Saturday, March 22, 2008
Astroplankton (and other favorites)
In an effort to cleanse our house to prepare for it selling like the proverbial hotcake, I took the momentous step of tossing an entire box of music cassettes.
It was not an easy thing to do. There were some in there--Billy Joel's "Glass Houses" comes to mind--that are easily replaceable, should I truly desire to listen to "Sometimes a Fantasy" in the coming months and years. I suspect that desire will be scarce. I was shamed to discover a Spin Doctors "Homebelly Groove" in the bottom of the box. Hootie and the Blowfish? Don't need that. How about The Hooters? Farewell to thee.
The harder ones to abandon were the ubiquitous "mixed tapes," so lovingly memorialized in the film High Fidelity. Shoddily recorded on Maxell or Memorex 60s, 90s, and 120s, I titled them depending on the mood and memories they were meant to capture. Some had been made over time, with the song titles scratched in various ink colors. Many seemed made to appeal, as if through a magical osmosis through dorm walls and/or across state borders, to a particular unrequited love. Others seemed to have been recorded to celebrate a melancholic tendency to steep in one's own sorrow, and then just pull out of it with a empowering crescendo. The wistfulness of "Heart of Gold" breaks into the bittersweet, hopeful "Summer, Highland Falls."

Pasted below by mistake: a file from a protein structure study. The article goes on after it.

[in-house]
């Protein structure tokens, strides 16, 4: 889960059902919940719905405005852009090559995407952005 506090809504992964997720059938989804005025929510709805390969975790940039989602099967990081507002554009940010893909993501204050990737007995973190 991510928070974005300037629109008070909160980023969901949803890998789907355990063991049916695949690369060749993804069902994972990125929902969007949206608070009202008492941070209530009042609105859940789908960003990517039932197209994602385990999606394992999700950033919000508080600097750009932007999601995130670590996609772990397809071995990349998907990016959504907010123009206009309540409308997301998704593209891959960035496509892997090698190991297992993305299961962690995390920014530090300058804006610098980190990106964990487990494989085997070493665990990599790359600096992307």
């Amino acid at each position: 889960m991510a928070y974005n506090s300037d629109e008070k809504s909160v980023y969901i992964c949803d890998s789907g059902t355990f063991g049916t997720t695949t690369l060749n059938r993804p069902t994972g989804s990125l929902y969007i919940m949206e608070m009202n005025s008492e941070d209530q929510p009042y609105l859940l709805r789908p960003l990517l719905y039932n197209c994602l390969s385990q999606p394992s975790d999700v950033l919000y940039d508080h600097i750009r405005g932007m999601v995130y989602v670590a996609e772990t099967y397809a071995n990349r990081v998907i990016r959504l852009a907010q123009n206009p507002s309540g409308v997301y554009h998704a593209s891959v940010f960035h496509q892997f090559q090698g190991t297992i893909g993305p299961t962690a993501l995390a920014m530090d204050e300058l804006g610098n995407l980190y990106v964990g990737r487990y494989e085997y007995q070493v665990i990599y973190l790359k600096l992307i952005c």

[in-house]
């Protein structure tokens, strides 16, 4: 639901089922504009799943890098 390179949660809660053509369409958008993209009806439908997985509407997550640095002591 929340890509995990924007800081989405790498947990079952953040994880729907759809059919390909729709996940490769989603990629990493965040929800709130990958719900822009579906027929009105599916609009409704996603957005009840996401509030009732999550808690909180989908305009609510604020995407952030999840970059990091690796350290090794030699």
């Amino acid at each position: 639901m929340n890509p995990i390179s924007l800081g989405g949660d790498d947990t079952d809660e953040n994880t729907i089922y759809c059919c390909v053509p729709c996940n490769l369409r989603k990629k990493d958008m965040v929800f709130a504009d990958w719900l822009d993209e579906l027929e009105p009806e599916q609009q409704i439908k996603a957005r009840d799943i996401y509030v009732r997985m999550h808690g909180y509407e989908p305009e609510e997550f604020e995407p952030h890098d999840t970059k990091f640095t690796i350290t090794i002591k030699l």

Some of the song transitions are just pathetic and jarring. Carly Simon as a prelude to Peter Gabriel? The English Beat followed by Loggins and Messina? (How did I acquire Loggins and Messina in order to transfer it to the tape?)
Frankly, not much of what's on these tapes is cool in the slightest. But I was feeling kind of sappy as I pawed through it, remembering stuff like that night in the back of my parents' station wagon, or the time I busted the hot tub and found a dead frog floating in it in the morning, or just sitting around weeping pointlessly.
Actually, I didn't toss them in the garbage. I couldn't do that. A nice woman from Craigslist came and took them away, along with a host of other unwanted items, to some mysterious destination in Harrison. I have to wonder who has claimed them. I like to think a group of musically-bereft oldsters at the Harrison Home for Elderly Wanderers are rocking out to "Astroplankton," "Weekapaug Summer of 87," "Jenocide," and "Happy Music for Happy Campers." More likely, the old birds are weeping into their chamomile teas, remembering some finer time when love seemed almost within reach.